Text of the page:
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United States of America v. Elven Joe Swisher

July 28, 2011

UNITED STATES OF AMERICA, PLAINTIFF-RESPONDENT,
v.
ELVEN JOE SWISHER, DEFENDANT-MOVANT.



The opinion of the court was delivered by: Honorable B. Lynn Winmill Chief U. S. District Judge

MEMORANDUM DECISION AND ORDER

Pending before the Court is Elven Joe Swisher's ("Swisher") Motion for Reconsideration (Dkt. 23) of the Memorandum Decision and Order (Dkt. 21) dismissing his § 2255 Motion and Renewed § 2255 Motion (collectively, "§ 2255 Motion"). For the reasons set forth below, the Court enters the following Order denying the Motion for Reconsideration.

BACKGROUND

Swisher was charged with and convicted following a jury trial of one count of wearing various unauthorized military medals; two counts of making false statements to the Veterans Administration ("VA") supported by a forged, counterfeit or falsely altered certificate of discharge from the United States Marine Corps; and one count of theft of government funds by effectively stealing disability benefits for Post Traumatic Stress Disorder ("PTSD") from the VA based on those false statements.*fn1 The Ninth Circuit affirmed his convictions.

Swisher subsequently filed a § 2255 Motion (Dkt. 1) alleging several claims of ineffective assistance of counsel, many of which were based on a perceived conflict of interest arising out of defense counsel's prior representation of an individual against whom Swisher had testified in a murder-for-hire case. One of his claims of ineffective assistance of counsel was failure to engage in adequate discovery and to subpoena military and hospital records. Swisher also filed a Renewed § 2255 Motion (Dkt. 18) during the pendency of the § 2255 Motion. The Renewed Motion incorporated all of the grounds in the original § 2255 Motion and asserted as newly discovered facts (1) the decision in United States v. Alvarez, 617 F.3d 1198 (9th Cir. 2010), reh'g denied, 638 F.3d 666 (9th Cir. 2011), which found the Stolen Valor Act facially invalid, and (2) a new Department of Veterans Affairs regulation regarding PTSD claims.

The Court denied the § 2255 Motion and Renewed § 2255 Motion in its entirety and issued a certificate of appealability on the sole issue of whether Alvarez warrants addressing Swisher's claim regarding his conviction under the Stolen Valor Act. Within ten days of entry of the Judgment (Dkt. 22) dismissing the § 2255 Motion, Swisher filed the pending Motion for Reconsideration. In the Motion, Swisher "directs the Court's attention to several facts that may have been previously overlooked." The Motion is supported by materials that he has obtained from various sources which he argues demonstrates that proper discovery would have supported his claims of valor. He seeks either an evidentiary hearing or a certificate of appealability on all issues raised in the § 2255 Motion.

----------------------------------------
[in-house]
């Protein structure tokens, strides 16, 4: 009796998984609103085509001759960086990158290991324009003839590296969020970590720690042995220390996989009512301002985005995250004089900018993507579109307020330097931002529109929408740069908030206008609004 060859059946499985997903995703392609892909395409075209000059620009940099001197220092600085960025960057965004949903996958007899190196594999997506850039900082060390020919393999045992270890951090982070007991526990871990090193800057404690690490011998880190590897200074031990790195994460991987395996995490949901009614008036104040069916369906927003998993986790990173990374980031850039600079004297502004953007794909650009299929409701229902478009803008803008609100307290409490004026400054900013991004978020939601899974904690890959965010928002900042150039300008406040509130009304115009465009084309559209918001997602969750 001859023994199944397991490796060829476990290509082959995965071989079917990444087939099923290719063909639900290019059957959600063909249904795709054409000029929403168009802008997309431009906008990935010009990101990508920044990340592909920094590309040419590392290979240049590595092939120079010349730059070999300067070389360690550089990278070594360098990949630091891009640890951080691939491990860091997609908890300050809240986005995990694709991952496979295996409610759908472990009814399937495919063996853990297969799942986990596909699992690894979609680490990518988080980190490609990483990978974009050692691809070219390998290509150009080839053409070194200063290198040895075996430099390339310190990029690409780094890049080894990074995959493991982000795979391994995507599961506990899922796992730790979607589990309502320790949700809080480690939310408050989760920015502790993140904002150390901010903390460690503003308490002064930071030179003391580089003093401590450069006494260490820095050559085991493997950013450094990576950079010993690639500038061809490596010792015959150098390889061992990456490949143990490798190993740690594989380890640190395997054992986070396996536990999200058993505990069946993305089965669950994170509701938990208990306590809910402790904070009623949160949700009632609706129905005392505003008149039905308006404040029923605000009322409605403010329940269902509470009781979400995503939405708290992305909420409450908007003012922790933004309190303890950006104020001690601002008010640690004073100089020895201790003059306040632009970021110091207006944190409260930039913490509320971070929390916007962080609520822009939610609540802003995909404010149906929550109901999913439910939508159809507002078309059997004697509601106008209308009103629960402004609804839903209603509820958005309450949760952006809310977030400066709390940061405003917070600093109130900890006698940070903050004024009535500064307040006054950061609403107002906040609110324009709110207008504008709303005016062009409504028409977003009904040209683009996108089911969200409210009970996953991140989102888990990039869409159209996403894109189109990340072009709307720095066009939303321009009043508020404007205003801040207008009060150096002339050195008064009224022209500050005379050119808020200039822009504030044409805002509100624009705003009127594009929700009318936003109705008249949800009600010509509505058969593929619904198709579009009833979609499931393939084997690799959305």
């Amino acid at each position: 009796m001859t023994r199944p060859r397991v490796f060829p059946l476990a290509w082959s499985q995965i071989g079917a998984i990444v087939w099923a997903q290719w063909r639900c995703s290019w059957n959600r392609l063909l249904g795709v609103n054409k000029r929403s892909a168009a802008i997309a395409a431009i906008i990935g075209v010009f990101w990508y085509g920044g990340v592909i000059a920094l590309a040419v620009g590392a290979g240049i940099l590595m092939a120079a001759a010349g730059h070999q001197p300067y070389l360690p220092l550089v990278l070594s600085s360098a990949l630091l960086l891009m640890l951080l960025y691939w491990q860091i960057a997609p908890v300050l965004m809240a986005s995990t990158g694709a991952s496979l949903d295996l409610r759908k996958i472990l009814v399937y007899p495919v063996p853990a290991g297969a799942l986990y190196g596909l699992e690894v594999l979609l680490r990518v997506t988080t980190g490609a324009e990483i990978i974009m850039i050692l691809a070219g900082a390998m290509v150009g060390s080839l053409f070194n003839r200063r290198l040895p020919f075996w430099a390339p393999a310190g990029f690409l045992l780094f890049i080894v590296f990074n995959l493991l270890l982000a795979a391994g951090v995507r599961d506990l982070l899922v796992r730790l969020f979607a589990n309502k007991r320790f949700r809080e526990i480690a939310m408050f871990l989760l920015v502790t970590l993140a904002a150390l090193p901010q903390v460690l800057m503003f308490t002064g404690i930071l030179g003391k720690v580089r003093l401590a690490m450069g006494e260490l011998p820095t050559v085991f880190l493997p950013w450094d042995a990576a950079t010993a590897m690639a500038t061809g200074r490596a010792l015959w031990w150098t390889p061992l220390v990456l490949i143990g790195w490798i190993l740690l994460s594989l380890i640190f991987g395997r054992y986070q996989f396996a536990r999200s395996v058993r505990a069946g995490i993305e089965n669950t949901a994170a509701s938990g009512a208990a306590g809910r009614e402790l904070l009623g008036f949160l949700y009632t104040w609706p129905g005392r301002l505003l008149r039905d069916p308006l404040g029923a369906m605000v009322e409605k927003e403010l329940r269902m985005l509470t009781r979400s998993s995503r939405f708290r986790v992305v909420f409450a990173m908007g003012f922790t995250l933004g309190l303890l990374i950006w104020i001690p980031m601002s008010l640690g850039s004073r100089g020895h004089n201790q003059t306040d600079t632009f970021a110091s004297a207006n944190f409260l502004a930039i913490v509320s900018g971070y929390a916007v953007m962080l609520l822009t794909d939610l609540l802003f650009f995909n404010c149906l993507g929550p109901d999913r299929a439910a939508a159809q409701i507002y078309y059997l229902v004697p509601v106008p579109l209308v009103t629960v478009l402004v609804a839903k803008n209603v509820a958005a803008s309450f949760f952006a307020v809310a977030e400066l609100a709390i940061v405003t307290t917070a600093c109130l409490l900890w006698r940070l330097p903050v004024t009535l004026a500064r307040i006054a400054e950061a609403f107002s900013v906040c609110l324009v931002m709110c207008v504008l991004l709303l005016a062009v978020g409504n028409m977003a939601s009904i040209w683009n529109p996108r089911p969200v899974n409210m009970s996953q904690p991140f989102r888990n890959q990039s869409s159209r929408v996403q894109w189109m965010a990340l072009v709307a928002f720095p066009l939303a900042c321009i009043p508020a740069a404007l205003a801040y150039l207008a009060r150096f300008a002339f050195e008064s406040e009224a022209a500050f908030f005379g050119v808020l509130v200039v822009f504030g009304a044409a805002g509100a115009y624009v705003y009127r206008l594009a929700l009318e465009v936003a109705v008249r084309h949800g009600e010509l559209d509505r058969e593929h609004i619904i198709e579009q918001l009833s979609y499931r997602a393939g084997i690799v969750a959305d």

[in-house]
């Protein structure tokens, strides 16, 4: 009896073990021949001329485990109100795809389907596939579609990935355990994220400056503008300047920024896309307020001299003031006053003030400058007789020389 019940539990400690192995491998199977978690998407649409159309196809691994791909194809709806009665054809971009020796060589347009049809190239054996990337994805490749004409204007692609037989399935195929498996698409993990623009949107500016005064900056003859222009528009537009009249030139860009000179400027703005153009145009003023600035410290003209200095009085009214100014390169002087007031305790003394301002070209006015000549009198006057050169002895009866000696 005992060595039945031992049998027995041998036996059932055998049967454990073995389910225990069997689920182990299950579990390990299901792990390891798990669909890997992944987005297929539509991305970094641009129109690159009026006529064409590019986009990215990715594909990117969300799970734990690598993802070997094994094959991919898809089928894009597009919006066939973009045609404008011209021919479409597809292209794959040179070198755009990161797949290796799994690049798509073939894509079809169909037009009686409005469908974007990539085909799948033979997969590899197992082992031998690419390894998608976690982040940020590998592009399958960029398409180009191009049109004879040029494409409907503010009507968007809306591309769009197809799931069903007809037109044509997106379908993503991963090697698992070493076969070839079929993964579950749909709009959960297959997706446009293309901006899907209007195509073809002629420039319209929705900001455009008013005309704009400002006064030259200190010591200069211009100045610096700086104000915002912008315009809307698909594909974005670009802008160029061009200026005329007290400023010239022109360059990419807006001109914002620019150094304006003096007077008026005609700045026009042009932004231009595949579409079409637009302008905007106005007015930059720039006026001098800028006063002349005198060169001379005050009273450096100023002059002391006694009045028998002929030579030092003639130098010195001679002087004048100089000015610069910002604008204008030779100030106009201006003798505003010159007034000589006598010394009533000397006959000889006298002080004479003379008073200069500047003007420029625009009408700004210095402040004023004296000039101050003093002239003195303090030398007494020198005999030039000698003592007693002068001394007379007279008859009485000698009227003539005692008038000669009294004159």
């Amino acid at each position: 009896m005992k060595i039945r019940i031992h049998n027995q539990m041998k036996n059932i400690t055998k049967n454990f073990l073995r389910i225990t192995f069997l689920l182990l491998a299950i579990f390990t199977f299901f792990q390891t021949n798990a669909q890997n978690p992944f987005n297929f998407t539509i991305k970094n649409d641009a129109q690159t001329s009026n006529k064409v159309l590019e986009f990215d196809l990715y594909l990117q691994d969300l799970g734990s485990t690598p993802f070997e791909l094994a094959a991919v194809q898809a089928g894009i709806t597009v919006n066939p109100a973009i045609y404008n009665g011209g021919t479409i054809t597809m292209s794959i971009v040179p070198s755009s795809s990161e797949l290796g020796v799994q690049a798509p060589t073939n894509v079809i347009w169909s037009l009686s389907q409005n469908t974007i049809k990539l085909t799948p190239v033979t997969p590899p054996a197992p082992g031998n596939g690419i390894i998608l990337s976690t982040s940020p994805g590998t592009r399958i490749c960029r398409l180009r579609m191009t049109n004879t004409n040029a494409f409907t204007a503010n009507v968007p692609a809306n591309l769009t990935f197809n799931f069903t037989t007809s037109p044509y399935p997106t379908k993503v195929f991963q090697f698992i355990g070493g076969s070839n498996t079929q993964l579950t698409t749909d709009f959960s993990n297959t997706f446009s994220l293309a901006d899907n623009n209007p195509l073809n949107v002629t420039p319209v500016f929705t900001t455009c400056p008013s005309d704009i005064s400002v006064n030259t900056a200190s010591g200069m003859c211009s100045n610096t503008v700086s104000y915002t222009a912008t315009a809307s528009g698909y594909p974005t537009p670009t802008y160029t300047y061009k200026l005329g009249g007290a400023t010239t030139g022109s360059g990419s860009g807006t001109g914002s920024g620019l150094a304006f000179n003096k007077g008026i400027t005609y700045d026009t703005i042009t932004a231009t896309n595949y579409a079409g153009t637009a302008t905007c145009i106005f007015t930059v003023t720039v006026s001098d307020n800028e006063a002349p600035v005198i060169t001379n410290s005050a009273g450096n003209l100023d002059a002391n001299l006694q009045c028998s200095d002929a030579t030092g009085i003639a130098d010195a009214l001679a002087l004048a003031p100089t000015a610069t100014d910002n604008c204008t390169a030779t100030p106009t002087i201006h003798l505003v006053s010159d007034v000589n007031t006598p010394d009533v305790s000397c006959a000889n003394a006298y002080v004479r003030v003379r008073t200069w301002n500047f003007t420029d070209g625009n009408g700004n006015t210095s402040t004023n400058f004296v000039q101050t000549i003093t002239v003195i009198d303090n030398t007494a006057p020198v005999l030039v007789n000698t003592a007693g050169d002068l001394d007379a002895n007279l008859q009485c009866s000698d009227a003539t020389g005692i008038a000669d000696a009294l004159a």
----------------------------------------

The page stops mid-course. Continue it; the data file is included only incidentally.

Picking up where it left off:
LEGAL STANDARD

Swisher's Motion does not indicate whether it is brought pursuant to Fed. R. Civ. P.59(e) or Fed. R. Civ. P. 60(b). A Rule 59(e) motion to alter or amend a judgment under must be filed no later than 28 days after entry of judgment whereas a Rule 60(b) motion for relief from a judgment or order must be filed either within a year or within a reasonable time depending on the ground asserted. Because Swisher's Motion was filed within the 28-day time-frame, the Court may construe it as having been brought under either rule.

A court has "considerable discretion" in ruling on a Rule 59(e) motion since specific grounds for a motion to amend or alter a judgment are not listed in the rule. See McDowell v. Calderon, 197 F.3d 1253, 1255 n. 1 (9th Cir.1999) (en banc) (per curiam). However, amending a judgment is "an extraordinary remedy which should be used sparingly." Id. (citation omitted).

"In general, there are four basic grounds upon which a Rule 59(e) motion may be granted: (1) if such motion is necessary to correct manifest errors of law or fact upon which the judgment rests; (2) if such motion is necessary to present newly discovered or previously unavailable evidence; (3) if such motion is necessary to prevent manifest injustice; or (4) if the amendment is justified by an intervening change in controlling law." Allstate Ins. Co. v. Herron, 634 F.3d 1101, 1111 (9th Cir. 2011) (citing McDowell, id.).

Unlike Rule 59(e), Rule 60(b) lists several grounds upon which the court may grant relief:

(1) mistake, inadvertence, surprise, or excusable neglect; (2) newly discovered evidence that, with reasonable diligence, could not have been discovered in time to move for a new trial under Rule 59(b); (3) fraud . . ., misrepresentation, or misconduct by an opposing party; (4) the judgment is void; (5) the judgment has been satisfied, released, or discharged; it is based on an earlier judgment that has been reversed or otherwise vacated; or applying it prospectively is no longer equitable; or (6) any other reason that justifies relief.

Fed. R. Civ. P. 60(b).

Rule 60(b), like Rule 59(e), should be used "sparingly as an equitable remedy to prevent manifest injustice" and only in "extraordinary circumstances." Lal v. California, 610 F.3d 518, 524 (9th Cir. 2010) (citing United States v. Alpine Lane & Reservoir Co., 984 F.2d 1047, 1049 (9th Cir. 1993)). Furthermore, when a Rule 60(b) motion seeks to add a new ground for relief or attacks the resolution on the merits of the underlying habeas decision, the motion to reconsider is effectively a second or successive habeas petition. Gonzalez v. Crosby, 545 U.S. 524, 532 (2005) (distinguishing Rule 60(b) motions ...


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